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Photo: Julio Sosa / The Daily Pennsylvanian

A newly released report sheds light on enormous sums of money the federal government provides to Ivy League universities — and how that money is handled.

The report comes from Open the Books, an organization that aims to make public spending more transparent. It concluded that in the six fiscal years between 2010 and 2015, a full $41.59 billion of the Ivy League’s money could be traced back to taxpayer-funded payments and benefits.

To put that in perspective, the average amount of money that the eight Ivy League schools received annually over that time period — $4.31 billion — exceeds the amount of money received by 16 of the 50 states.

The report also examined Ivy League endowments, which are some of the largest in the country. Penn’s endowment for 2015 was the fourth highest, at $10.1 billion. In 2016, it climbed to $10.7 billion.

The Ivy League’s total endowment is around $120 billion, which amounts to about $2 million per undergraduate student. A sum of that size could give every Ivy League student a full ride for the next 51 years.

Penn’s endowment is invested in public equities, fixed income, hedge funds, private equity, real estate and natural resources. Though the endowment has grown consistently, that doesn’t translate directly to increases in spending — according to Penn’s Office of Investments website, University spending follows a formula developed by the Board of Trustees that “balances the desire for current income with the need to protect long-term purchasing power.”

Because Ivy League schools are nonprofit institutions, they don’t pay taxes on any investment gains their endowments might make — which saves them a lot of money. Between the 2011 and 2015 fiscal years, the Ivies received a $9.6 billion tax break on the $27.3 billion growth of their collective endowments.

At the same time, they receive money from the government for a number of purposes. Ivy League universities, which sponsor a wide variety of cutting-edge research, receive millions in federal grants for research projects.

Between 2010 and 2015, the eight schools received $23.89 billion in federal grants and $10.6 billion of which came from the U.S. Department of Health and Human Services and the National Institutes of Health.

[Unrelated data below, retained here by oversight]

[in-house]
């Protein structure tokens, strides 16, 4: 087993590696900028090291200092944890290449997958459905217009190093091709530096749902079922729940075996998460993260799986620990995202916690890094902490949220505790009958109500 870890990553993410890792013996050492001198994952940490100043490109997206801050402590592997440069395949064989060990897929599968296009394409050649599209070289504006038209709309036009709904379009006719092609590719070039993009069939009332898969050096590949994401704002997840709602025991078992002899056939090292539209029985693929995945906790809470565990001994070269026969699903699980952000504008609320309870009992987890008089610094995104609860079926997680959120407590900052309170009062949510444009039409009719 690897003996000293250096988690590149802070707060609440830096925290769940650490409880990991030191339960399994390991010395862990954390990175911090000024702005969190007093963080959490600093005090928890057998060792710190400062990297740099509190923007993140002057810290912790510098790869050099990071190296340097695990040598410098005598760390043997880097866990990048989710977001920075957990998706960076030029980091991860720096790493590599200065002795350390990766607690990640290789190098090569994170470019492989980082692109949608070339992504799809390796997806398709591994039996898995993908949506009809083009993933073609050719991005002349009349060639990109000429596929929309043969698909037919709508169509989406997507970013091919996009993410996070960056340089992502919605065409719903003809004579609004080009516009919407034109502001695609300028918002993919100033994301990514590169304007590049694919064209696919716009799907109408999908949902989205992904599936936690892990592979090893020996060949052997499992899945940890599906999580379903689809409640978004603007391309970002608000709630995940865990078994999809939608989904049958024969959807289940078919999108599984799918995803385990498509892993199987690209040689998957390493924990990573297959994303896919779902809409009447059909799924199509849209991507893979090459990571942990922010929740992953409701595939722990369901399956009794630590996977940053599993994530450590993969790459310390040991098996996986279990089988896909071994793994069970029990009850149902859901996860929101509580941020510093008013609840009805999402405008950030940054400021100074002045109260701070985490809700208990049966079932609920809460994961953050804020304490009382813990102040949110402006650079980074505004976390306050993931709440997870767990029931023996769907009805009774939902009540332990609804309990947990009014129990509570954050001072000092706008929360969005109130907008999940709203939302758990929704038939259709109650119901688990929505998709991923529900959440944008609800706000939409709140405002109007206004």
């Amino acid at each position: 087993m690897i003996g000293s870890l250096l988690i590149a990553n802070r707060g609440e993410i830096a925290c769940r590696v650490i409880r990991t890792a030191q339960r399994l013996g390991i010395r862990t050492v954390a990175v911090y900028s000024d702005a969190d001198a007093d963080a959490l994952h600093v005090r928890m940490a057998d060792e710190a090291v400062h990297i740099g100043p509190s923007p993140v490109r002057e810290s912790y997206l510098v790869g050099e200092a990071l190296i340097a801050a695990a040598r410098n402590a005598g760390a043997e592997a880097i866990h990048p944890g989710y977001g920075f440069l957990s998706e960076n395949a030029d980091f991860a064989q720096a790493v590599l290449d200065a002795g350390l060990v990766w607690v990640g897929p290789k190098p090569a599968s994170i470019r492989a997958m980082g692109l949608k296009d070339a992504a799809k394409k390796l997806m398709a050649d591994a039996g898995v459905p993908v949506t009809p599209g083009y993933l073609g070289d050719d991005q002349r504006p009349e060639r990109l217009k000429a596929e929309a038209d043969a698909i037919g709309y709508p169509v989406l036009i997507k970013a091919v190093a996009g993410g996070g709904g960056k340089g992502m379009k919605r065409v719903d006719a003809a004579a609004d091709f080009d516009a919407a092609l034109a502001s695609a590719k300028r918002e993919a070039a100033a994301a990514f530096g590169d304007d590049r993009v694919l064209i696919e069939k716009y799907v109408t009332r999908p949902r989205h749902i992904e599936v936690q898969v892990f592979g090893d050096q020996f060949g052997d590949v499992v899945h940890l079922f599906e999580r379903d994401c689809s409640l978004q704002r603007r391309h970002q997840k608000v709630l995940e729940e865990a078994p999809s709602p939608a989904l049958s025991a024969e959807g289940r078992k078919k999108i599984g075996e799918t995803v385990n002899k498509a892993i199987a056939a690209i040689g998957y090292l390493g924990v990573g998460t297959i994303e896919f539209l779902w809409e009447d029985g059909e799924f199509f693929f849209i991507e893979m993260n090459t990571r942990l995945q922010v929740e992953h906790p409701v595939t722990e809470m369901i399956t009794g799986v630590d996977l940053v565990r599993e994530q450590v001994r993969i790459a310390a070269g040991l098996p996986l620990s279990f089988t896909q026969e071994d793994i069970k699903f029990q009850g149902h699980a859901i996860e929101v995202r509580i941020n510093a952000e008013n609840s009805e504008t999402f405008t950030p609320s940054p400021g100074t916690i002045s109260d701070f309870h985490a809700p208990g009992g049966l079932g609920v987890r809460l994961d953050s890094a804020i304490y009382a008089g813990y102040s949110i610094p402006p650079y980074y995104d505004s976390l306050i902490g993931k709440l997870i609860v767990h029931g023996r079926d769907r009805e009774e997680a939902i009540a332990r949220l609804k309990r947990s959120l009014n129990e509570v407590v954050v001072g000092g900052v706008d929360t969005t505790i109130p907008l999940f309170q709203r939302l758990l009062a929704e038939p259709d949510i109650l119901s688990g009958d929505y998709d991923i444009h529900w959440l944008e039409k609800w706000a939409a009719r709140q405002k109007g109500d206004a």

Other sources of grant money were the National Science Foundation, the Centers for Disease Control and Prevention, the Department of Defense and the Department of Energy.

The report broke down $10 million in federal funding that went towards sex-related research, which included Penn projects ranging from “Injury in Latina Women: Variability in Anal, Genital & Oral Injury in Women – Consensual Sex” to “ Skin Elasticity and Skin Color: Understanding Health Disparity in Sexual Assault.”

Research grants and contracts weren’t the only forms of government support for Ivy League schools. The government also provides various forms of aid grants to colleges — in the six-year period the report investigated, Penn received $20,362,715 for the federal work-study program and $33,155,056 in Pell Grants.

The report also showed the comparatively low state funding Penn receives. While Cornell received $98.91 million from New York in 2015, Penn received just $19,233.

However, Penn spends the most on lobbying out of any Ivy League university — $5.3 million, a full 29 percent of the total Ivy expenditure on lobbying.

Penn also comes out at the top in total compensation paid to faculty and staff. Between fiscal years 2010 and 2014, Penn paid its employees $13,822,616,999. Penn also had the most employees with compensations higher than $1 million — 23.

Penn President Amy Gutmann, who earned $13,134,942 between 2010 and 2014, was highlighted in the report as part of a case study in highly paid university administrators.

“Ivy League affiliations run deep for University of Pennsylvania President Amy Gutmann, who graduated from Harvard University’s Radcliffe College before teaching and serving as provost at Princeton University, marrying a Columbia University law professor and raising a daughter who would go on to teach chemistry at Princeton,” the report said.

The University declined to comment. 

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